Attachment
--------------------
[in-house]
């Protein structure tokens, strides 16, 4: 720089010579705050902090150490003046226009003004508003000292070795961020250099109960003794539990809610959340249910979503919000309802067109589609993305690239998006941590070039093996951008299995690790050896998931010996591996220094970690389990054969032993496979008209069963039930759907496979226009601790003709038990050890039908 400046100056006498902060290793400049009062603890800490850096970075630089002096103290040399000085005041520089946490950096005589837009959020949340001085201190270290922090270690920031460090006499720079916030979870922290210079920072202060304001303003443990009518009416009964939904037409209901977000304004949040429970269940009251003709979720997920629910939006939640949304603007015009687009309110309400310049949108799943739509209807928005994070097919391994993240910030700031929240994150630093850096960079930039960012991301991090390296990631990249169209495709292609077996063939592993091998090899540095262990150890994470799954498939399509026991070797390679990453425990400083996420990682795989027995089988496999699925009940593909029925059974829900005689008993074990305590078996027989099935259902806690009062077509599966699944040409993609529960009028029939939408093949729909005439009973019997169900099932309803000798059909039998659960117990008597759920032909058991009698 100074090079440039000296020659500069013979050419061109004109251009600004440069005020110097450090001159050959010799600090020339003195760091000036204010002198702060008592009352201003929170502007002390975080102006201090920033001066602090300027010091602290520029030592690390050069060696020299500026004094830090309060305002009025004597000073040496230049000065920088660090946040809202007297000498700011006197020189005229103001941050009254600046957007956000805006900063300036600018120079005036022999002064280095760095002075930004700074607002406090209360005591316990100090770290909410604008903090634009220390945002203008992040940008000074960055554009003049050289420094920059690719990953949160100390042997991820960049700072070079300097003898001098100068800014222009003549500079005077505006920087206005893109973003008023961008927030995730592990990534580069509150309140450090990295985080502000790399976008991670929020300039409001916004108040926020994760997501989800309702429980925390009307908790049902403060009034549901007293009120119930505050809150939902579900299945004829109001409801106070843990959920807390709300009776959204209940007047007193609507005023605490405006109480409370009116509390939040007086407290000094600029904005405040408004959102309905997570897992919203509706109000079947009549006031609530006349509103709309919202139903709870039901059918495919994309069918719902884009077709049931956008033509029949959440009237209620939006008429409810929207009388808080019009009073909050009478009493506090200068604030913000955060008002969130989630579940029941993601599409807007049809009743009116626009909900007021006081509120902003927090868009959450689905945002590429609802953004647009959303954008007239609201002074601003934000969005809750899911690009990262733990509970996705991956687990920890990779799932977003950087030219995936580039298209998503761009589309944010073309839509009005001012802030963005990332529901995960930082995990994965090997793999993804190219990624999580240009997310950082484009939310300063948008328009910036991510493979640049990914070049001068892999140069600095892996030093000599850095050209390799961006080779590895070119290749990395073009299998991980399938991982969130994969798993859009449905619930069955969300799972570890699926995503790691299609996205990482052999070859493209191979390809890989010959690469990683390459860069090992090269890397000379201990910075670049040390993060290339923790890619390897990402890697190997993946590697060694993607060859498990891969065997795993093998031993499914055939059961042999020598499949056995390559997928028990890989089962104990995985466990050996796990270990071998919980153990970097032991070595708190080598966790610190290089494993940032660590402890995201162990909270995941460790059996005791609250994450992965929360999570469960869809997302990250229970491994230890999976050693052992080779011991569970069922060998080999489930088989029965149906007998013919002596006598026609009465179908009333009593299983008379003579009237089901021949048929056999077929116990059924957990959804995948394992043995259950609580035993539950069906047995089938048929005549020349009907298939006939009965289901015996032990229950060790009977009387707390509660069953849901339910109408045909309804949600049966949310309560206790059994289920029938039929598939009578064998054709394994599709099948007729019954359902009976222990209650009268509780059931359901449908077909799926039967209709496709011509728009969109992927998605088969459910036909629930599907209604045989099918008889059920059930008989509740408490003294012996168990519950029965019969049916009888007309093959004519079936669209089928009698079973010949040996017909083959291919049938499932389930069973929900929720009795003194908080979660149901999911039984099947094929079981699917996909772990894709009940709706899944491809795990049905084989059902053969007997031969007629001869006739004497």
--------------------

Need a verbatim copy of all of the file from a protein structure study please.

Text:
[in-house]
């Protein structure tokens, strides 16, 4: 720089010579705050902090150490003046226009003004508003000292070795961020250099109960003794539990809610959340249910979503919000309802067109589609993305690239998006941590070039093996951008299995690790050896998931010996591996220094970690389990054969032993496979008209069963039930759907496979226009601790003709038990050890039908 400046100056006498902060290793400049009062603890800490850096970075630089002096103290040399000085005041520089946490950096005589837009959020949340001085201190270290922090270690920031460090006499720079916030979870922290210079920072202060304001303003443990009518009416009964939904037409209901977000304004949040429970269940009251003709979720997920629910939006939640949304603007015009687009309110309400310049949108799943739509209807928005994070097919391994993240910030700031929240994150630093850096960079930039960012991301991090390296990631990249169209495709292609077996063939592993091998090899540095262990150890994470799954498939399509026991070797390679990453425990400083996420990682795989027995089988496999699925009940593909029925059974829900005689008993074990305590078996027989099935259902806690009062077509599966699944040409993609529960009028029939939408093949729909005439009973019997169900099932309803000798059909039998659960117990008597759920032909058991009698 100074090079440039000296020659500069013979050419061109004109251009600004440069005020110097450090001159050959010799600090020339003195760091000036204010002198702060008592009352201003929170502007002390975080102006201090920033001066602090300027010091602290520029030592690390050069060696020299500026004094830090309060305002009025004597000073040496230049000065920088660090946040809202007297000498700011006197020189005229103001941050009254600046957007956000805006900063300036600018120079005036022999002064280095760095002075930004700074607002406090209360005591316990100090770290909410604008903090634009220390945002203008992040940008000074960055554009003049050289420094920059690719990953949160100390042997991820960049700072070079300097003898001098100068800014222009003549500079005077505006920087206005893109973003008023961008927030995730592990990534580069509150309140450090990295985080502000790399976008991670929020300039409001916004108040926020994760997501989800309702429980925390009307908790049902403060009034549901007293009120119930505050809150939902579900299945004829109001409801106070843990959920807390709300009776959204209940007047007193609507005023605490405006109480409370009116509390939040007086407290000094600029904005405040408004959102309905997570897992919203509706109000079947009549006031609530006349509103709309919202139903709870039901059918495919994309069918719902884009077709049931956008033509029949959440009237209620939006008429409810929207009388808080019009009073909050009478009493506090200068604030913000955060008002969130989630579940029941993601599409807007049809009743009116626009909900007021006081509120902003927090868009959450689905945002590429609802953004647009959303954008007239609201002074601003934000969005809750899911690009990262733990509970996705991956687990920890990779799932977003950087030219995936580039298209998503761009589309944010073309839509009005001012802030963005990332529901995960930082995990994965090997793999993804190219990624999580240009997310950082484009939310300063948008328009910036991510493979640049990914070049001068892999140069600095892996030093000599850095050209390799961006080779590895070119290749990395073009299998991980399938991982969130994969798993859009449905619930069955969300799972570890699926995503790691299609996205990482052999070859493209191979390809890989010959690469990683390459860069090992090269890397000379201990910075670049040390993060290339923790890619390897990402890697190997993946590697060694993607060859498990891969065997795993093998031993499914055939059961042999020598499949056995390559997928028990890989089962104990995985466990050996796990270990071998919980153990970097032991070595708190080598966790610190290089494993940032660590402890995201162990909270995941460790059996005791609250994450992965929360999570469960869809997302990250229970491994230890999976050693052992080779011991569970069922060998080999489930088989029965149906007998013919002596006598026609009465179908009333009593299983008379003579009237089901021949048929056999077929116990059924957990959804995948394992043995259950609580035993539950069906047995089938048929005549020349009907298939006939009965289901015996032990229950060790009977009387707390509660069953849901339910109408045909309804949600049966949310309560206790059994289920029938039929598939009578064998054709394994599709099948007729019954359902009976222990209650009268509780059931359901449908077909799926039967209709496709011509728009969109992927998605088969459910036909629930599907209604045989099918008889059920059930008989509740408490003294012996168990519950029965019969049916009888007309093959004519079936669209089928009698079973010949040996017909083959291919049938499932389930069973929900929720009795003194908080979660149901999911039984099947094929079981699917996909772990894709009940709706899944491809795990049905084989059902053969007997031969007629001869006739004497």